St. Louis Post-Dispatch, June 20, 1993


by Daniel Durchholz

   NO ONE can accuse Lindsey Buckingham of not thinking big. When he performs at the Riverport Amphitheatre next Thursday night as the opening act for Tina Turner, Buckingham - the noted guitarist, songwriter and sonic architect of the '70s and '80s supergroup Fleetwood Mac - will front a band featuring nine pieces in all, including four guitarists and three percussionists, and six singers. "Basically, I'm going for that Busby Berkeley effect," Buckingham said in a recent interview.  And why not? Buckingham's three solo albums, the latest of which, "Out of the Cradle," was released last year, have all been opulent affairs, full of lush guitar orchestrations, clever hooks and complex vocal harmonies.

An avowed studio rat, Buckingham is able to play and sing nearly all the parts himself on record. But taking his music to the stage is another matter entirely. "I've wanted to work with a few more guitars for a long time," he said. "I don't think that is really a reaction to being the lone guitarist in Fleetwood Mac; it's just a specific idea I had to try. And I also wanted to downplay the idea of just having a kit of drums by adding sort of a percussion community to lace through all those guitar parts, to lighten it up a little bit. "A lot of the things that I've done on record and even some of the Fleetwood Mac things were always really hard to do live and had to be paraphrased onstage. Being able to get a number of musicians to really go in and play all those parts is a gratifying thing to see come to fruition."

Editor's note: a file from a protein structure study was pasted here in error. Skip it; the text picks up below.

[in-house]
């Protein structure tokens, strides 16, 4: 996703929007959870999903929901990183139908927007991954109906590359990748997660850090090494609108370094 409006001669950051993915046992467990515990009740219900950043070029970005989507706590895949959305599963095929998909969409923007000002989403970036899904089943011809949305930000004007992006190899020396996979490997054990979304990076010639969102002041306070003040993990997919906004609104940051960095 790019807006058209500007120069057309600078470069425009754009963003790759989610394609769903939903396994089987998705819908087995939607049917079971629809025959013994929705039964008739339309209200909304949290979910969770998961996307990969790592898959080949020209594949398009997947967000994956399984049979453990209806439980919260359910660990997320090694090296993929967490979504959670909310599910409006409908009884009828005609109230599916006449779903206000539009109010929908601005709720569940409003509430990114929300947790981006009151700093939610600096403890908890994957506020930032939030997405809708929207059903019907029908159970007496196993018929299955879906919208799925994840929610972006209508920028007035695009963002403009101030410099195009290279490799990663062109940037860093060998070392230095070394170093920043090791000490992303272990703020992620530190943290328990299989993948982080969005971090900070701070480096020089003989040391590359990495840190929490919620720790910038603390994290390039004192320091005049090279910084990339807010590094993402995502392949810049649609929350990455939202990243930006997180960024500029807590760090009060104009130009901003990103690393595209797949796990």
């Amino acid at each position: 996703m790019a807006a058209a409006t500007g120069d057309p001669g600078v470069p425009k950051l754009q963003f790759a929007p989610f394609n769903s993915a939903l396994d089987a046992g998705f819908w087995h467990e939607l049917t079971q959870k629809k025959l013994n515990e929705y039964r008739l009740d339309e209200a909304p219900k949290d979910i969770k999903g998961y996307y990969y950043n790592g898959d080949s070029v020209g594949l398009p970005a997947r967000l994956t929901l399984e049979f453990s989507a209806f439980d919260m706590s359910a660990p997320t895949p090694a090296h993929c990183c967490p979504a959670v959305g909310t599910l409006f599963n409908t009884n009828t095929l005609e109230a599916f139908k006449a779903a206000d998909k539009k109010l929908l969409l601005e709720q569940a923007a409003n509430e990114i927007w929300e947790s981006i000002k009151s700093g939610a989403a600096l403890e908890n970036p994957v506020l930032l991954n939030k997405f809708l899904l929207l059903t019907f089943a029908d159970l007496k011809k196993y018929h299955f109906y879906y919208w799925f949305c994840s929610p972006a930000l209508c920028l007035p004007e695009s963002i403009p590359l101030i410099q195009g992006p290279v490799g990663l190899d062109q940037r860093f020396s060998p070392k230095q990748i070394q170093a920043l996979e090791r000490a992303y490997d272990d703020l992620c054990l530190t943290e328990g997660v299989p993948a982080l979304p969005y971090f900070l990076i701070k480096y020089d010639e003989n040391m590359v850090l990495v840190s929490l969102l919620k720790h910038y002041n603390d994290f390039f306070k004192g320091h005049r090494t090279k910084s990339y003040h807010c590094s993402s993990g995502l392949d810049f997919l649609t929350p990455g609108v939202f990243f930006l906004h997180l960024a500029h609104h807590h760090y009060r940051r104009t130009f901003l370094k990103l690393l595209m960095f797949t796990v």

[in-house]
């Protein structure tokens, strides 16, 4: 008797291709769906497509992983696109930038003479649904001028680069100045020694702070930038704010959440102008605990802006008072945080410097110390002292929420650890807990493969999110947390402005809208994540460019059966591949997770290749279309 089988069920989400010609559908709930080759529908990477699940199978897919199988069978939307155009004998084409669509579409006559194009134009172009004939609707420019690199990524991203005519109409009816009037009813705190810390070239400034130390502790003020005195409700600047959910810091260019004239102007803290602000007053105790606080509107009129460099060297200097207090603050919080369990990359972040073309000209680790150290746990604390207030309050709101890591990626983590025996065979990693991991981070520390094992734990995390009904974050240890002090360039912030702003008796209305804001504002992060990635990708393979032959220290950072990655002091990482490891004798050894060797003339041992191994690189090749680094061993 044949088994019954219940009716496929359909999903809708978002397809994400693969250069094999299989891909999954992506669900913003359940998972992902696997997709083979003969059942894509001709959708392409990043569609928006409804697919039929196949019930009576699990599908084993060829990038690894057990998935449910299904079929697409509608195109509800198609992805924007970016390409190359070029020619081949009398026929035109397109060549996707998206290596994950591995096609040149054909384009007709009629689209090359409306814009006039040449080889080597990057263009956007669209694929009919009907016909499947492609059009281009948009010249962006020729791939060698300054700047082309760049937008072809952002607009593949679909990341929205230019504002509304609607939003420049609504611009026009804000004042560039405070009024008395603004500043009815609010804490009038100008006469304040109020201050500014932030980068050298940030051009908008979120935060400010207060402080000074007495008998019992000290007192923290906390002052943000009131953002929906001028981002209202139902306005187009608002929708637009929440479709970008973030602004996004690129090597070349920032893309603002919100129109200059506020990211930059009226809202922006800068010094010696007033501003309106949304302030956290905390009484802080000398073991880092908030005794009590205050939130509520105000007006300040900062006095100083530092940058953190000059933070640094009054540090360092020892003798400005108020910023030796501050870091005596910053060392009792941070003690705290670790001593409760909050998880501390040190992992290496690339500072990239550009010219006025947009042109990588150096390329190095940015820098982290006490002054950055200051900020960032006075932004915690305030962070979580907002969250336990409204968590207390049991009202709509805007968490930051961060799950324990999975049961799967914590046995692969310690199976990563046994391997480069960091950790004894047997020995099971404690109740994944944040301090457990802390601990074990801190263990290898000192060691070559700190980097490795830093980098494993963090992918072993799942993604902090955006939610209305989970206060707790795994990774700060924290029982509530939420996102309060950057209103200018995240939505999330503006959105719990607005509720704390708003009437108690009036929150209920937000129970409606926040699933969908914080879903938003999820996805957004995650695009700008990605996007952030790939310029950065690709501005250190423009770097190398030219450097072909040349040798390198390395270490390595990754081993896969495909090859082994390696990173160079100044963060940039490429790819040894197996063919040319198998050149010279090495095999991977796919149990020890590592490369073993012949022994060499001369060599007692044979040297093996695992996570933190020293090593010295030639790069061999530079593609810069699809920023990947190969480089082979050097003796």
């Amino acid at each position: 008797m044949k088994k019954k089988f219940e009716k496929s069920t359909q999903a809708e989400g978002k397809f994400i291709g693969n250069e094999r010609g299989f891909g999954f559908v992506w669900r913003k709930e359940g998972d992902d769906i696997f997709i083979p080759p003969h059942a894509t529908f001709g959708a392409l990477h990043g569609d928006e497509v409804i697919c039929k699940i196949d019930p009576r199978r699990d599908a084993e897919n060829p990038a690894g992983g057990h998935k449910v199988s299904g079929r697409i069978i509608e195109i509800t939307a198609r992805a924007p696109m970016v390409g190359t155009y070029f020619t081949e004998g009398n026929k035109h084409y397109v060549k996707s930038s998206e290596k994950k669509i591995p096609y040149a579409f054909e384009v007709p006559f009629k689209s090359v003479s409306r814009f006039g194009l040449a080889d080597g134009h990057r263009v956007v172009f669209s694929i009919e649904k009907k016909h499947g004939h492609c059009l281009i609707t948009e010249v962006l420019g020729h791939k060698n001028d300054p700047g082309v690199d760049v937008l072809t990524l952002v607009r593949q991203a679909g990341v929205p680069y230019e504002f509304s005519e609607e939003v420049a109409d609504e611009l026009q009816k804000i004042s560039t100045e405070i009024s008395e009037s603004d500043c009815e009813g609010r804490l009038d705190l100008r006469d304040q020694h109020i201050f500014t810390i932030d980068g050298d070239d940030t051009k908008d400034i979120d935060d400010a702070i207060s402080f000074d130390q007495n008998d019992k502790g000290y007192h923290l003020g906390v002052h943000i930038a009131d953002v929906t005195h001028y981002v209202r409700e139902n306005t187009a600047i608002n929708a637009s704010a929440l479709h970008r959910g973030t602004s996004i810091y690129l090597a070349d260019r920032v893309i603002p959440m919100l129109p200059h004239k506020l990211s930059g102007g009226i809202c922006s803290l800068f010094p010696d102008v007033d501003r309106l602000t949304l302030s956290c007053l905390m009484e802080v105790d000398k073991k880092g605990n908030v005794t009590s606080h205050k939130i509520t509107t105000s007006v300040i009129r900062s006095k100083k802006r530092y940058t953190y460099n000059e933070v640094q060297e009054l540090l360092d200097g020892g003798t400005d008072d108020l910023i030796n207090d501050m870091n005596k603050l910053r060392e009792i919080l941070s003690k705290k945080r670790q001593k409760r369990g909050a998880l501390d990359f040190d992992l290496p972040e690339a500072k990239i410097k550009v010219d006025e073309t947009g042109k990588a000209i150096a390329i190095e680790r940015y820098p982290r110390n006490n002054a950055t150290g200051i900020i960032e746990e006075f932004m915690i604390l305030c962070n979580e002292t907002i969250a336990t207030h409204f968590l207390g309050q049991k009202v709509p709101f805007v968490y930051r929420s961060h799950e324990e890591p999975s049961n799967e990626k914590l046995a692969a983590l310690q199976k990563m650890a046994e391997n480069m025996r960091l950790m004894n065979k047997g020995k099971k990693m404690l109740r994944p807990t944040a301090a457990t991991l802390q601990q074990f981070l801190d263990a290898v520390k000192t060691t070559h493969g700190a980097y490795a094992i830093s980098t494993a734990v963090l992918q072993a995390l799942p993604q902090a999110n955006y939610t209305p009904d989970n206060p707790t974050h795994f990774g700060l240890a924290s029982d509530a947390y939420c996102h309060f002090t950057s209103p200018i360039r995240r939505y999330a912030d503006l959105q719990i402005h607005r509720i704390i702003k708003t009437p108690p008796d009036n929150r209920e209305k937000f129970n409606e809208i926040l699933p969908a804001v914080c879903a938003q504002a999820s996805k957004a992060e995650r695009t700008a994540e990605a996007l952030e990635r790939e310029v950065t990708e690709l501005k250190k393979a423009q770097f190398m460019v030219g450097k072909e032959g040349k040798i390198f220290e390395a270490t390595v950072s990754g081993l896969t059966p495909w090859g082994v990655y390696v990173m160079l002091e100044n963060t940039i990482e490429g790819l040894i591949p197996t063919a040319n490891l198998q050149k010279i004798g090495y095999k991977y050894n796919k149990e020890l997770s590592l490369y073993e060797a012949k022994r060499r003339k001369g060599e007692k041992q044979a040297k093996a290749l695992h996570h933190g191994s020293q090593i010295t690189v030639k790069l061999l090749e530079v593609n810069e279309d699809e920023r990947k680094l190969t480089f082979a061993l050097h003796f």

Equally gratifying for Buckingham has been the ability to get back to playing live concerts - this is his first tour in a decade. Having split with Big Mac just before their "Tango in the Night" tour, Buckingham's last go-round was the band's "Mirage" tour of 1982-83.  "I really needed to do this," he said. "Obviously, after not touring for so long and working in a fairly isolated situation in my studio here at the house, the sense of release has been tremendous. Making the album was more of a cerebral thing, like being a monk for a few years. To be able to get out and sweat and manifest the music live again is just great." "Out of the Cradle" was a watershed album for Buckingham, creatively if not commercially. "Having left the band and, in a sense, working without a net, I consciously took myself off the treadmill and was able to spend three years making a record and letting things rise to the surface that maybe hadn't been exercised in a long time. I think during the time in Fleetwood Mac that I was making solo albums, I was consciously looking into the very left side of my musical vocabulary as a balance to the more mainstream situation. Now that seems a little labored. What I'm about is things that move to the left, sure, but also things that are more accessible. I think this album covers more ground stylistically." Despite its anemic sales, the album boasts some of Buckingham's most engaging songs, such as the should-have-been-a-number-one-hit "Countdown, " the rocking industry send-up "Wrong," and the cheerfully optimistic "Soul Drifter," to say nothing of several lovely, fleet-fingered guitar interludes that show off Buckingham's considerable instrumental prowess.  "I can't say I tailored this album to sell millions of records," he said.  "But then, if I were trying to do that, I'm not sure what I would do these days. It would have been great if it had sold more, but a lot of people have that problem."